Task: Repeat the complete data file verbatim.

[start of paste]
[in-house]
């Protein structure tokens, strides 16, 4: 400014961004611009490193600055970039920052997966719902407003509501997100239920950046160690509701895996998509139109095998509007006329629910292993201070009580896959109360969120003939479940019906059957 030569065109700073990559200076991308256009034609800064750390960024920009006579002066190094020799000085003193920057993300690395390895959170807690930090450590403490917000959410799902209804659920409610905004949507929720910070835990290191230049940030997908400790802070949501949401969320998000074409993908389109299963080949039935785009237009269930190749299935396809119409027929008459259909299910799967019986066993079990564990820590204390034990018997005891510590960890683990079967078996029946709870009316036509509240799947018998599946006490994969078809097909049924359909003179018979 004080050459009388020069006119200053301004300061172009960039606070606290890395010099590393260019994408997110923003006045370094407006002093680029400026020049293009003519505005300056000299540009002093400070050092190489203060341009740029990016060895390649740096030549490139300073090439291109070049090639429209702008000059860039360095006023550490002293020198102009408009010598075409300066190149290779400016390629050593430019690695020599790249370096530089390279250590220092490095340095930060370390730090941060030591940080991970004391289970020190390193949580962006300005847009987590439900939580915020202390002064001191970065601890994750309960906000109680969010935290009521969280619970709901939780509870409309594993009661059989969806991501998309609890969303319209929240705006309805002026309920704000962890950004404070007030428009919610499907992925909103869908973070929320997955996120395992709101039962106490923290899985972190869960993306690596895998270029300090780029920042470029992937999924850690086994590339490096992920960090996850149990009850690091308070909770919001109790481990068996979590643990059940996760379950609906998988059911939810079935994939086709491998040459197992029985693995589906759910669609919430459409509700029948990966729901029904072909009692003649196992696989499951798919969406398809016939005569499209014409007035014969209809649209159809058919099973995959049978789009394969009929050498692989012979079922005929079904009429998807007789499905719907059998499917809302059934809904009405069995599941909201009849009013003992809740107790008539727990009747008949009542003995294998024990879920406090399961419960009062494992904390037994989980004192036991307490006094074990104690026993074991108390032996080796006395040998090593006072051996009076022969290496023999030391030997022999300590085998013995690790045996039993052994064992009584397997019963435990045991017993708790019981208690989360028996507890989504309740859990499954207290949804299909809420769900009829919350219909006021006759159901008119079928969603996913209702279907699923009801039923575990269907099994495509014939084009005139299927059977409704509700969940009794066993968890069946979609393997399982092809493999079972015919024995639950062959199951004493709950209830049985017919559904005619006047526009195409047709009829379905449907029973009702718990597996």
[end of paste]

[in-house]
């Protein structure tokens, strides 16, 4: 400014961004611009490193600055970039920052997966719902407003509501997100239920950046160690509701895996998509139109095998509007006329629910292993201070009580896959109360969120003939479940019906059957 030569065109700073990559200076991308256009034609800064750390960024920009006579002066190094020799000085003193920057993300690395390895959170807690930090450590403490917000959410799902209804659920409610905004949507929720910070835990290191230049940030997908400790802070949501949401969320998000074409993908389109299963080949039935785009237009269930190749299935396809119409027929008459259909299910799967019986066993079990564990820590204390034990018997005891510590960890683990079967078996029946709870009316036509509240799947018998599946006490994969078809097909049924359909003179018979 004080050459009388020069006119200053301004300061172009960039606070606290890395010099590393260019994408997110923003006045370094407006002093680029400026020049293009003519505005300056000299540009002093400070050092190489203060341009740029990016060895390649740096030549490139300073090439291109070049090639429209702008000059860039360095006023550490002293020198102009408009010598075409300066190149290779400016390629050593430019690695020599790249370096530089390279250590220092490095340095930060370390730090941060030591940080991970004391289970020190390193949580962006300005847009987590439900939580915020202390002064001191970065601890994750309960906000109680969010935290009521969280619970709901939780509870409309594993009661059989969806991501998309609890969303319209929240705006309805002026309920704000962890950004404070007030428009919610499907992925909103869908973070929320997955996120395992709101039962106490923290899985972190869960993306690596895998270029300090780029920042470029992937999924850690086994590339490096992920960090996850149990009850690091308070909770919001109790481990068996979590643990059940996760379950609906998988059911939810079935994939086709491998040459197992029985693995589906759910669609919430459409509700029948990966729901029904072909009692003649196992696989499951798919969406398809016939005569499209014409007035014969209809649209159809058919099973995959049978789009394969009929050498692989012979079922005929079904009429998807007789499905719907059998499917809302059934809904009405069995599941909201009849009013003992809740107790008539727990009747008949009542003995294998024990879920406090399961419960009062494992904390037994989980004192036991307490006094074990104690026993074991108390032996080796006395040998090593006072051996009076022969290496023999030391030997022999300590085998013995690790045996039993052994064992009584397997019963435990045991017993708790019981208690989360028996507890989504309740859990499954207290949804299909809420769900009829919350219909006021006759159901008119079928969603996913209702279907699923009801039923575990269907099994495509014939084009005139299927059977409704509700969940009794066993968890069946979609393997399982092809493999079972015919024995639950062959199951004493709950209830049985017919559904005619006047526009195409047709009829379905449907029973009702718990597996």